Indian Meal Moth


Indian meal moths can infest a wide variety of available food sources, including but not limited to cereals, dried fruits, seeds, crackers, nuts, dog food, powdered milk, chocolate, candies, etc. rendering them unfit for future use. The larvae are voracious eaters. The damage incurred by these pests is due to contact, fecal debris, or webbing. Indian meal moths are a prolific pest, and they pose a threat to food stores worldwide.

Did you know?

The Indian meal moth was named by an American Entomologist in the 19th Century, who noted it feeding on cornmeal, known as an Indian meal. Despite its name, the ancestry of these moths is still uncertain, though it is suspected to be of Old World origin. Presently, they are the most common food-infesting pest globally, and specimens have been observed on nearly every continent.

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Adults have a wingspan of about 5/8-3/4 inch (16-20 mm). Up to one-half of the forewings are covered with bronze or copper-colored scales. The head and thorax of the moth appear gray with a brown/ coppery posterior. The mature larva is normally 1/2 inch in length and typically sport a dirty white coloration. However, their colours can vary from brown, green, or even pink depending on their food sources.

Indian meal moths frequent a wide variety of stored goods and are particularly fond of dried fruit. Females lay their eggs on any viable commodity; however, they do show some preference towards products that already contain webbing from past infestations or towards foods in which the adults themselves developed as larva. These larvae tend to be surface feeders and generally produce a considerable amount of webbing throughout the infested part of the material in which they harbor. Although coarser grades of flour such as cornmeal, whole wheat, and graham flour are optimal. Evidence of breeding in shelled and ear corn has been noted. Adults typically live for about six days and are attracted to light. Outdoor reservoirs of these moths can be found near food and feed facilities and may account for occasional re-infestation.

A life cycle (egg to egg) can take anywhere from 25 to 305 days to be completed. A single female can lay up to 400 eggs after mating and can begin oviposition in as little as 24 hours after emergence. The laying of eggs typically takes place at night when the risk of predation is low. Eggs are laid singly or in small clusters and are generally deposited near or directly on the larval food source. Larvae hatch within 2 to 14 days and will disperse upon emergence, establishing themselves inside a food source within a few hours. The larval stage can last from 13-288 days depending on temperature and food availability. When a larva is sufficiently developed to pupate, it will leave its food source in search of a suitable anchoring site; typically, crevices or wall/ceiling junctions. Upon emergence, adult females will move to a surface above a viable food source to release pheromones and attract mates. Mating typically occurs around dusk and takes place on walls, pallets, or similar structures.

  1. The Indian meal moth was named by an American Entomologist who observed them feeding on cornmeal, also known as an Indian meal at the time of discovery.
  2. Indian meal moths are often mistaken for clothing moths in homes. In particular when larvae wander about looking for pupation sites or when adults are observed in flight.
  3. Indian meal moths can reside in a home for months before they are numerous enough to be noticed.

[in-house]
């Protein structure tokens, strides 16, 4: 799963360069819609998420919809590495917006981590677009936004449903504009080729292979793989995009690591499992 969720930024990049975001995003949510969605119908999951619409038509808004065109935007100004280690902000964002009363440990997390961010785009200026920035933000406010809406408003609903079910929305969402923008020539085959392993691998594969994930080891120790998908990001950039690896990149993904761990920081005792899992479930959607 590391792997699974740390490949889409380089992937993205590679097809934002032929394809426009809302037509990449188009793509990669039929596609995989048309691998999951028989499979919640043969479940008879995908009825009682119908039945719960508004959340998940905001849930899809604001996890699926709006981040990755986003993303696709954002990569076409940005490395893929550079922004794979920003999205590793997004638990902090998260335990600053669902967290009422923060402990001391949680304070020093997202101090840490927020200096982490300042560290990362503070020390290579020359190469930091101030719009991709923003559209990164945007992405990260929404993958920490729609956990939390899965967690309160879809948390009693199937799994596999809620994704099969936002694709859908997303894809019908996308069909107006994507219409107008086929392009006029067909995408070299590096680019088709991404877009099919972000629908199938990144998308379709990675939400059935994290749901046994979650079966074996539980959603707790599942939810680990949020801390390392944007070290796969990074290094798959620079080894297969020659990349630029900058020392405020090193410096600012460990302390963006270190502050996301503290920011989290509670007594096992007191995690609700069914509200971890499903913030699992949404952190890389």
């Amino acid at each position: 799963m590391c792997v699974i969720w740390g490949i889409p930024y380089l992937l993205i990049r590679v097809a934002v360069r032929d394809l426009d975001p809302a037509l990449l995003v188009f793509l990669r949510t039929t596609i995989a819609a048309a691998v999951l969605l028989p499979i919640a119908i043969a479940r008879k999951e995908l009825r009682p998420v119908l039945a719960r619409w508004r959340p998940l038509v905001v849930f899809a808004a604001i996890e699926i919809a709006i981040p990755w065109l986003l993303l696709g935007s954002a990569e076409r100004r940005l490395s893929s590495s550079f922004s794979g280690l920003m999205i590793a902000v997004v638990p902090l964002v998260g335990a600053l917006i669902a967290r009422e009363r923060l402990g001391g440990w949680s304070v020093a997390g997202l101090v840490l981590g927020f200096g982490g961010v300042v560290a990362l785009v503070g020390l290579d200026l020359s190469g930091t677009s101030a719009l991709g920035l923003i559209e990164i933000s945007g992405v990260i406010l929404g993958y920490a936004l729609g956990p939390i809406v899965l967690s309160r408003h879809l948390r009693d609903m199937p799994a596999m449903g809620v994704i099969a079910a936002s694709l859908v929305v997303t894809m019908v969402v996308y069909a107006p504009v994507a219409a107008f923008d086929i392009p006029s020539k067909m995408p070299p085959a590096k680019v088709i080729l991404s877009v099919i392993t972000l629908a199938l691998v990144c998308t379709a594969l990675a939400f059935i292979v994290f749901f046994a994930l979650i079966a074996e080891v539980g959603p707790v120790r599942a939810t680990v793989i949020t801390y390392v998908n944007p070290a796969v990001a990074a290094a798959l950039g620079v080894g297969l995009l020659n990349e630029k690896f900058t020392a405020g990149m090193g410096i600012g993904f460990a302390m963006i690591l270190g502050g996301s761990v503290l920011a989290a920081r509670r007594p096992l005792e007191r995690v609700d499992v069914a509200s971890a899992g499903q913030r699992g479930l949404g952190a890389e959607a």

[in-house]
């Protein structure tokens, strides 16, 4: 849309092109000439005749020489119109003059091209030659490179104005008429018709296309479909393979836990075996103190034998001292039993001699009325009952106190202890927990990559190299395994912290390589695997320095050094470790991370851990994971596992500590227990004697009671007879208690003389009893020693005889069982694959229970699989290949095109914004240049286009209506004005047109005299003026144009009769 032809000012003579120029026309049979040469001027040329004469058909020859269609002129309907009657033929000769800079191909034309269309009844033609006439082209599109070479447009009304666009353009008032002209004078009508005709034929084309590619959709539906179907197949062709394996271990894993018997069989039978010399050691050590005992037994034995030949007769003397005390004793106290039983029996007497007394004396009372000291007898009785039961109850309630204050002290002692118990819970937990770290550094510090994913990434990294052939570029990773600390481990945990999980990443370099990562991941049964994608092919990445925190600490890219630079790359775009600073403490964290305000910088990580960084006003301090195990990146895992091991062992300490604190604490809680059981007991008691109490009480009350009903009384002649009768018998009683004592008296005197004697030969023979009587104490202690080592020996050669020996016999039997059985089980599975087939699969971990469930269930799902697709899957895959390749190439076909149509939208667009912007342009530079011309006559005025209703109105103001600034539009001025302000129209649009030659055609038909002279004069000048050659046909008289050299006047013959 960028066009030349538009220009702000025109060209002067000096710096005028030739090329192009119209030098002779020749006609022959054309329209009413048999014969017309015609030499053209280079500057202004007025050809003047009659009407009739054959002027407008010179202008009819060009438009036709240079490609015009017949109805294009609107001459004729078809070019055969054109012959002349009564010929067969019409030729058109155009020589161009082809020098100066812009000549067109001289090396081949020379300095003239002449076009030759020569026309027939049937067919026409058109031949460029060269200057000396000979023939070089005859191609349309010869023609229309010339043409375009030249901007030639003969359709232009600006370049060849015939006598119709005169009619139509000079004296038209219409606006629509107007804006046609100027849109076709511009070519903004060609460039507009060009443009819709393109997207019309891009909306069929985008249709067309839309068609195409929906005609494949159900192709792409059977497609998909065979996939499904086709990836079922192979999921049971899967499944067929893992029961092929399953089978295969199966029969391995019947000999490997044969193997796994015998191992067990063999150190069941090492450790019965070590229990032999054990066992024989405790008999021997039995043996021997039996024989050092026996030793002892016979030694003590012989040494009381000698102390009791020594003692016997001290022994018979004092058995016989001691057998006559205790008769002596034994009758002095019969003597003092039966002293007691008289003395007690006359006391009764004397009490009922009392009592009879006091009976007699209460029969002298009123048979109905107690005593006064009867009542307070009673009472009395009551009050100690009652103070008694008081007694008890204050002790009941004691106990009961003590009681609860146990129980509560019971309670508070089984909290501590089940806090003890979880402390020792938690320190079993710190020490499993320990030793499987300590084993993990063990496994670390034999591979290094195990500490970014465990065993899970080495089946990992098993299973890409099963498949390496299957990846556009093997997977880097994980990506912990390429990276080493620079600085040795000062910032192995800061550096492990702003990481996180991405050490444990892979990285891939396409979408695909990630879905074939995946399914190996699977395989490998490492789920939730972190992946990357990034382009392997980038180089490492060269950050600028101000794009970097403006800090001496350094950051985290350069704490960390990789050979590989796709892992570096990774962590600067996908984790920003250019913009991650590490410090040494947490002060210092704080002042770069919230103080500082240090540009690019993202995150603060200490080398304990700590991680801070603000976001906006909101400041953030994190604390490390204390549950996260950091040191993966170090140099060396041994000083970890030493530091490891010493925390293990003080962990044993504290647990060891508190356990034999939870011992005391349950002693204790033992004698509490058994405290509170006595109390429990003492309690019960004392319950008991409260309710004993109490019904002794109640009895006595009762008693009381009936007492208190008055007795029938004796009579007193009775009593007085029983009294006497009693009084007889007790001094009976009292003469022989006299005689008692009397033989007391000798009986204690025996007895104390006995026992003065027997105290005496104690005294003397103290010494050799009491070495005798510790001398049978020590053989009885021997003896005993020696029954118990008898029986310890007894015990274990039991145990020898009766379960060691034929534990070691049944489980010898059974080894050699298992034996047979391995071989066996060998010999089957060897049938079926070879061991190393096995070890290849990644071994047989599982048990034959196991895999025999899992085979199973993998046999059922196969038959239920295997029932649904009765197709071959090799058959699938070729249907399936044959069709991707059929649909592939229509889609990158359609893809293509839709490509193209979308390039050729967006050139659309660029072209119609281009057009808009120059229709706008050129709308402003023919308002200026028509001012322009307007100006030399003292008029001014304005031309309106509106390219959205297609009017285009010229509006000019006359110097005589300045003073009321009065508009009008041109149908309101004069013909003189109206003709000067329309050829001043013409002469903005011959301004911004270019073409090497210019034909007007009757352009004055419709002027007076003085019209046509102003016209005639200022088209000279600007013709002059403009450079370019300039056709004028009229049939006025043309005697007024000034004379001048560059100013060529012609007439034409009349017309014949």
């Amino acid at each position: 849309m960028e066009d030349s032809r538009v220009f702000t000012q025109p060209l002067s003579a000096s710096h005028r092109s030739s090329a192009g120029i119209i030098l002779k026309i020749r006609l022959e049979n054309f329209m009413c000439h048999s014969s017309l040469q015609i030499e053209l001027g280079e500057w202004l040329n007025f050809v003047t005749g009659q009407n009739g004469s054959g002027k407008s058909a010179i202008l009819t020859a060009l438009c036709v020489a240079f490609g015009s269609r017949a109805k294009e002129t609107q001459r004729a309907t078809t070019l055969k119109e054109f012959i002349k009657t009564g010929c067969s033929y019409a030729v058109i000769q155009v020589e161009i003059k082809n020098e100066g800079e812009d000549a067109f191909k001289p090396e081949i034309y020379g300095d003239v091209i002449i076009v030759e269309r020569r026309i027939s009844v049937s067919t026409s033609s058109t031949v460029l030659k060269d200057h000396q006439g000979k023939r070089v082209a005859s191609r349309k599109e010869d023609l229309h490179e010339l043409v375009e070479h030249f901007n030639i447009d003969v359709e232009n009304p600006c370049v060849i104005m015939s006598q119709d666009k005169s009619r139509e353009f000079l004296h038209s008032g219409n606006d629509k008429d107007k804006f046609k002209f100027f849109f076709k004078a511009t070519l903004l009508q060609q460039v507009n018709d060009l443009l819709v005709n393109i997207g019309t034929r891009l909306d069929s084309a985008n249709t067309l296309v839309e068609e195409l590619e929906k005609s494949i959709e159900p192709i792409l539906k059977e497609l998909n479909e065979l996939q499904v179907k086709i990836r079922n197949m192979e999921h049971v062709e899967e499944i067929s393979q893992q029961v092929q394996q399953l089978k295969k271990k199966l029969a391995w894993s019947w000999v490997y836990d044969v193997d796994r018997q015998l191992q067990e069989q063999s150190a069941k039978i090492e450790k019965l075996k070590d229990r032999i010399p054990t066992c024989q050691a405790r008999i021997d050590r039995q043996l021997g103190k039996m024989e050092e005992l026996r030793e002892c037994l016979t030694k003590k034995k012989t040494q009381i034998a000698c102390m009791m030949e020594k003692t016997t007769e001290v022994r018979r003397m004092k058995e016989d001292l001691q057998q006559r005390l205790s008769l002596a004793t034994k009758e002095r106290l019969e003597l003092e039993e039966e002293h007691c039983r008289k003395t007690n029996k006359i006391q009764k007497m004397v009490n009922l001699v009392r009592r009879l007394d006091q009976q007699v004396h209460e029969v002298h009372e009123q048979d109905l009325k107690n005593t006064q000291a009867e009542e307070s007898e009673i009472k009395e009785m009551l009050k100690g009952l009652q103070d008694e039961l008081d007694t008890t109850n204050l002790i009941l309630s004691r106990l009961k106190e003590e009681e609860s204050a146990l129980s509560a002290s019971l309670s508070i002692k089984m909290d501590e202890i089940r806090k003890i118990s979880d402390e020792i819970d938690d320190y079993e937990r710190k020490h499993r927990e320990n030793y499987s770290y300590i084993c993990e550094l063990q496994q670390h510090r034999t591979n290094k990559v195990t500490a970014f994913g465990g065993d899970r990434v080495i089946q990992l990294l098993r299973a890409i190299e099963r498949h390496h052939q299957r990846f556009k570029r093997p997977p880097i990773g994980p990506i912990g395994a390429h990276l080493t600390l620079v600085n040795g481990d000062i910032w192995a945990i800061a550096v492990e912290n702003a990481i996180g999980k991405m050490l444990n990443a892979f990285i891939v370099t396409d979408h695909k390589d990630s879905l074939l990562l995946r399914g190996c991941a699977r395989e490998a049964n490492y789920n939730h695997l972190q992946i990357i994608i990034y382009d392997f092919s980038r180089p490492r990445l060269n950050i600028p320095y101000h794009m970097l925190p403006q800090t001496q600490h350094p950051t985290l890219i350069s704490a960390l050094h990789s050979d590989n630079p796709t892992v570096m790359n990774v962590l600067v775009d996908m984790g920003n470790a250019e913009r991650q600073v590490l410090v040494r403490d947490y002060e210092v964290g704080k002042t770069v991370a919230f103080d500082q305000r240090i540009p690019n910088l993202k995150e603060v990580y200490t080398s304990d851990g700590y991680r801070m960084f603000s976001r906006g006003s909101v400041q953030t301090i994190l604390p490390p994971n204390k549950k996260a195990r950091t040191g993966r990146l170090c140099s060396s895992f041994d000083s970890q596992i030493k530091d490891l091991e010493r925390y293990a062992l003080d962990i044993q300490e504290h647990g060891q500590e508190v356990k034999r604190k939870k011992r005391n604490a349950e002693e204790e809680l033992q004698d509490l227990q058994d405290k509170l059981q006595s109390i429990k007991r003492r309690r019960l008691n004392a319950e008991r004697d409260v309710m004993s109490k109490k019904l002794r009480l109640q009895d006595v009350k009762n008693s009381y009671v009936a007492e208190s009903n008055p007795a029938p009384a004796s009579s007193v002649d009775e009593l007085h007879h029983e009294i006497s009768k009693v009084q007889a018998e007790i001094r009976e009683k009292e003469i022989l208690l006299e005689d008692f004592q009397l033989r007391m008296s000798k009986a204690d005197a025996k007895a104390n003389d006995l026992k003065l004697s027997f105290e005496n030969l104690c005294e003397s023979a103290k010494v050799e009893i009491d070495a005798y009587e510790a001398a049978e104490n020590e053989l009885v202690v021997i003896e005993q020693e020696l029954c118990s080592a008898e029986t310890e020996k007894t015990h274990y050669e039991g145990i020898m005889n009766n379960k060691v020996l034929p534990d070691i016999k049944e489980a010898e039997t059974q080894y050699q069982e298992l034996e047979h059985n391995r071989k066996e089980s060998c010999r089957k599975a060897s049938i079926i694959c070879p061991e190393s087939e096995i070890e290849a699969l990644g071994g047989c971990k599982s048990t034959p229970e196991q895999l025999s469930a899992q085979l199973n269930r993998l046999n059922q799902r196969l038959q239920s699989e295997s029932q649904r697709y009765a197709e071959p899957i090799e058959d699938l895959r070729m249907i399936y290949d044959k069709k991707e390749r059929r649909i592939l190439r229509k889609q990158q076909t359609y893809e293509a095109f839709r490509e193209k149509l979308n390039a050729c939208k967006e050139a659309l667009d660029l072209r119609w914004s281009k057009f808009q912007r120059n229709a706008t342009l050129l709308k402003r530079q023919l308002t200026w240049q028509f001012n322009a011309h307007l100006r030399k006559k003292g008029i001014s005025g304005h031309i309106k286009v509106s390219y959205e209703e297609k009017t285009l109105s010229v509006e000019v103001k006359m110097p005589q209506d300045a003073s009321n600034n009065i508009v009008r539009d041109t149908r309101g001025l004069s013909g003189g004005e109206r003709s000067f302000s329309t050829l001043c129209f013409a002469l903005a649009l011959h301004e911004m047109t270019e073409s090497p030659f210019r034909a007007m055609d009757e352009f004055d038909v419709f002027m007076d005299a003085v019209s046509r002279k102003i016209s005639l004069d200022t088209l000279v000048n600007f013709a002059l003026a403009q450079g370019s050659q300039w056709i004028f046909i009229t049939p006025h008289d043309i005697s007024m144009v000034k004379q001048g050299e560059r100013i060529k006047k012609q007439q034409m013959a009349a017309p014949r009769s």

4. In homes, Indian meal moths are typically brought in on infested pet foods or birdseed.
  5. Adult Indian meal moths do not damage food products.

Are Indian Meal Moths hazardous to humans?

Although there is little evidence that Indian meal moths spread disease. The damage to food products caused by an infestation is unsightly and can be quite costly.

How do I know I have an Indian Meal Moth Infestation?

Adults are a common sign of an infestation. Flying adults often appear to be fluttering instead of maintaining a direct line of flight. They are attracted to light and may move to distant rooms in the house away from the infestation. Additionally webbing and pupal casings found in the corners of ceilings, along the walls of cupboards and closets or on the underside of shelving is a strong indication that an infestation is present.

What causes an Indian Meal Moth infestation?

For the most part, pantry pest infestations (including Indian meal moths) occur when packages that are already infested are brought into the home from the grocery store. In search of food, these pests find their way into cereals, dried fruit, pasta, and other viable products.

How can I prevent an infestation of Indian Meal Moth?

Dried food products should be inspected thoroughly for signs of Indian meal moth activity. Discard infested foods in outdoor trash bins. Clean infested cupboards thoroughly with a vacuum, wiping down surfaces with soap, and water. Food/feed products should be removed from their original packaging and stored in sealed containers.

How do I remove an Indian Meal Moth infestation?

Identification, elimination and exclusion are key elements in controlling Indian meal moth populations. If a population is discovered, all infested food should be discarded or treated. Any susceptible food source should be placed in sealed containers. Dog food and birdseed are often overlooked as infestation sources however they are of the most common ways Indian meal moths enter a home. These items should also be kept in sealed containers and original packaging should be discarded. All dry food products brought home from the grocery store should be examined for the tell-tale "white worms" and webbing. Failure to do so could result in the infestation spreading to other food products stored in the home.

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